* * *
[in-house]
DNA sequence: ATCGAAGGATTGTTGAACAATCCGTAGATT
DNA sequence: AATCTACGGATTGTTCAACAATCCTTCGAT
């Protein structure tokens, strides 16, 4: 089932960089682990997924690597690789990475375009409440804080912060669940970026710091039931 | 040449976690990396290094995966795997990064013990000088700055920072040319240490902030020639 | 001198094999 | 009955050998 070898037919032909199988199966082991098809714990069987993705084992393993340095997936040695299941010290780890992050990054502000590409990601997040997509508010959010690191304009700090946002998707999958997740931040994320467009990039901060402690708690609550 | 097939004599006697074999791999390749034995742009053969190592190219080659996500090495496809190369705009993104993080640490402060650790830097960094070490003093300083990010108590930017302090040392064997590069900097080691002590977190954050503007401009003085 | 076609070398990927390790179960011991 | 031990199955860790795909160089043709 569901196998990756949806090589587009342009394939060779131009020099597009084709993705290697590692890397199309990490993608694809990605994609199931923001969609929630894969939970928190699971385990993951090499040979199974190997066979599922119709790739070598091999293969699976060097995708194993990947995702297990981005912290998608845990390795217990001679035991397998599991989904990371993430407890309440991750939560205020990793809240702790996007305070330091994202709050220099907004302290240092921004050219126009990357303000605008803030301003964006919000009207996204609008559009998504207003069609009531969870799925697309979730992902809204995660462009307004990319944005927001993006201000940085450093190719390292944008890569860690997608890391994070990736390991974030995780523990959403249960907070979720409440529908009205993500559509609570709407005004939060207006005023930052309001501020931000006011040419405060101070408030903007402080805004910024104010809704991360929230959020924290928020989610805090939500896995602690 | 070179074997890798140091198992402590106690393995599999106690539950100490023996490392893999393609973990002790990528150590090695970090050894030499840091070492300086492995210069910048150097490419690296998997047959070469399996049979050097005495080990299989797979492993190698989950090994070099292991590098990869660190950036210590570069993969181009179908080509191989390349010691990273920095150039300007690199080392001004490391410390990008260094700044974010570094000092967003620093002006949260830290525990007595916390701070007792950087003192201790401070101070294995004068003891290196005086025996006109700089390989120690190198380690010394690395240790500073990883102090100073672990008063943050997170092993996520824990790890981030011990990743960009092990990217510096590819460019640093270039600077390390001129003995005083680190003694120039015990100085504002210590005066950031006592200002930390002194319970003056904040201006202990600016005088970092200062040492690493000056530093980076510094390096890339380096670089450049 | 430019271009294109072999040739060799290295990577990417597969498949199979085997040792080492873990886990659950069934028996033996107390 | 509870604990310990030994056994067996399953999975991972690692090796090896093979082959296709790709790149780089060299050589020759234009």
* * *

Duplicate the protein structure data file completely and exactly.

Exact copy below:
[in-house]
DNA sequence: ATCGAAGGATTGTTGAACAATCCGTAGATT
DNA sequence: AATCTACGGATTGTTCAACAATCCTTCGAT
């Protein structure tokens, strides 16, 4: 089932960089682990997924690597690789990475375009409440804080912060669940970026710091039931 | 040449976690990396290094995966795997990064013990000088700055920072040319240490902030020639 | 001198094999 | 009955050998 070898037919032909199988199966082991098809714990069987993705084992393993340095997936040695299941010290780890992050990054502000590409990601997040997509508010959010690191304009700090946002998707999958997740931040994320467009990039901060402690708690609550 | 097939004599006697074999791999390749034995742009053969190592190219080659996500090495496809190369705009993104993080640490402060650790830097960094070490003093300083990010108590930017302090040392064997590069900097080691002590977190954050503007401009003085 | 076609070398990927390790179960011991 | 031990199955860790795909160089043709 569901196998990756949806090589587009342009394939060779131009020099597009084709993705290697590692890397199309990490993608694809990605994609199931923001969609929630894969939970928190699971385990993951090499040979199974190997066979599922119709790739070598091999293969699976060097995708194993990947995702297990981005912290998608845990390795217990001679035991397998599991989904990371993430407890309440991750939560205020990793809240702790996007305070330091994202709050220099907004302290240092921004050219126009990357303000605008803030301003964006919000009207996204609008559009998504207003069609009531969870799925697309979730992902809204995660462009307004990319944005927001993006201000940085450093190719390292944008890569860690997608890391994070990736390991974030995780523990959403249960907070979720409440529908009205993500559509609570709407005004939060207006005023930052309001501020931000006011040419405060101070408030903007402080805004910024104010809704991360929230959020924290928020989610805090939500896995602690 | 070179074997890798140091198992402590106690393995599999106690539950100490023996490392893999393609973990002790990528150590090695970090050894030499840091070492300086492995210069910048150097490419690296998997047959070469399996049979050097005495080990299989797979492993190698989950090994070099292991590098990869660190950036210590570069993969181009179908080509191989390349010691990273920095150039300007690199080392001004490391410390990008260094700044974010570094000092967003620093002006949260830290525990007595916390701070007792950087003192201790401070101070294995004068003891290196005086025996006109700089390989120690190198380690010394690395240790500073990883102090100073672990008063943050997170092993996520824990790890981030011990990743960009092990990217510096590819460019640093270039600077390390001129003995005083680190003694120039015990100085504002210590005066950031006592200002930390002194319970003056904040201006202990600016005088970092200062040492690493000056530093980076510094390096890339380096670089450049 | 430019271009294109072999040739060799290295990577990417597969498949199979085997040792080492873990886990659950069934028996033996107390 | 509870604990310990030994056994067996399953999975991972690692090796090896093979082959296709790709790149780089060299050589020759234009």